In James D. Morrissey, Inc. v. FedEx Ground Packaging System, Inc., Philadelphia Commerce Court Judge Nina Wright Padilla held that an arbitration agreement only encompassed claims for breach of contract and contractual indemnity, but not common law indemnity. A copy of the Commerce Court’s opinion can be found here.
FedEx engaged BMC as a general contractor to construct a package distribution center. The FedEx-BMC primary contract included lengthy ADR provisions for mediation and arbitration under the AAA’s Construction Industry Arbitration Rules. BMC entered a separate subcontract with Morrissey to do topsoil removal and earthwork, among other things. The BMC-Morrissey subcontract similarly included ADR provisions for mediation and arbitration under the AAA’s Construction Industry Arbitration Rules.
Morrissey brought suit against FedEx, not BMC, for FedEx’s alleged failure to disclose arsenic contamination. FedEx filed a joinder complaint to bring in BMC as an additional defendant, claiming breach of contract, contractual indemnity, and common law indemnity. While BMC had ADR agreements with both Morrissey and FedEx, there was no direct ADR agreement between Morrissey and FedEx.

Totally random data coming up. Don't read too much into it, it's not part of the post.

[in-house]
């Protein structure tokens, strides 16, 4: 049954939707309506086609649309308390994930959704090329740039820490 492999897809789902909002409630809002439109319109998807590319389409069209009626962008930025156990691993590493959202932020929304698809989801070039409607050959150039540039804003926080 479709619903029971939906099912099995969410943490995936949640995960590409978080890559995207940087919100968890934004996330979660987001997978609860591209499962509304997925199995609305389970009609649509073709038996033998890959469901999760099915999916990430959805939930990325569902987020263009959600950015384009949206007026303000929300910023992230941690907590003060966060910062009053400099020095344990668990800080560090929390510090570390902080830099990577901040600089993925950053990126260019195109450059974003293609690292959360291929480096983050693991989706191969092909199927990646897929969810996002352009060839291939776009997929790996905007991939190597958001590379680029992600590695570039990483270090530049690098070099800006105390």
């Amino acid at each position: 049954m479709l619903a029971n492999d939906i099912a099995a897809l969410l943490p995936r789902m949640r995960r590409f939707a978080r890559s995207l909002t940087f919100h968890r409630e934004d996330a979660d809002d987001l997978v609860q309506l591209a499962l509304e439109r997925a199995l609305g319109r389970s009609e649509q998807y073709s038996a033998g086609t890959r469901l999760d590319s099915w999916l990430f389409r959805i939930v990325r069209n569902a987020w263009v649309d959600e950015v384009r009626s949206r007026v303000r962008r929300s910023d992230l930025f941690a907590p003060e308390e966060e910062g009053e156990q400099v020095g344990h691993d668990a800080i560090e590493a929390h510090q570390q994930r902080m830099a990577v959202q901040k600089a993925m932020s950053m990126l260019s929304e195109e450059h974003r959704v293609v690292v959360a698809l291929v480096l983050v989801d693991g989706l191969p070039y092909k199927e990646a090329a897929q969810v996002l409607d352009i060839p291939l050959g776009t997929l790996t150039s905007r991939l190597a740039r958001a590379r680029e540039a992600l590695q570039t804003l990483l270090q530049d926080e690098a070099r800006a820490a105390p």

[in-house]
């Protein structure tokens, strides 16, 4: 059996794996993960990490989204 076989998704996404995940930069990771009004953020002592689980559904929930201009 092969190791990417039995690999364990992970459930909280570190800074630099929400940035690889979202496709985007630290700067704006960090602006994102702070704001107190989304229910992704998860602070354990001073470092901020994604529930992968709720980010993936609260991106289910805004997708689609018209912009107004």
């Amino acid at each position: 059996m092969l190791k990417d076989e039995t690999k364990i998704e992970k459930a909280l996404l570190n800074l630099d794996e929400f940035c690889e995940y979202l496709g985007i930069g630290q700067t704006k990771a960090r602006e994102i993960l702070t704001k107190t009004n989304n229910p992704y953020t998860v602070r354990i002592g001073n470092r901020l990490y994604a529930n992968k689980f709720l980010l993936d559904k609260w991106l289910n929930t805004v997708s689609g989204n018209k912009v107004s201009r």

BMC moved to dismiss the joinder complaint per both ADR provisions. It argued that arbitration was the proper forum for all claims, and that a prior arbitration with identical claims was pending. The Court agreed that the contract based claims, i.e., the breach of contract and contractual indemnity claims, should be dismissed under the mandatory ADR provisions, as “more appropriate to be handled in arbitration.”
Judge Wright Padilla concluded, however, that the common law indemnity claims are tort based, and “do not arise out of a contractual relationship. Accordingly, the appropriate forum for the resolution of this claim is before this Court, rather than in arbitration.”
The Commerce Court’s decision is pending on appeal.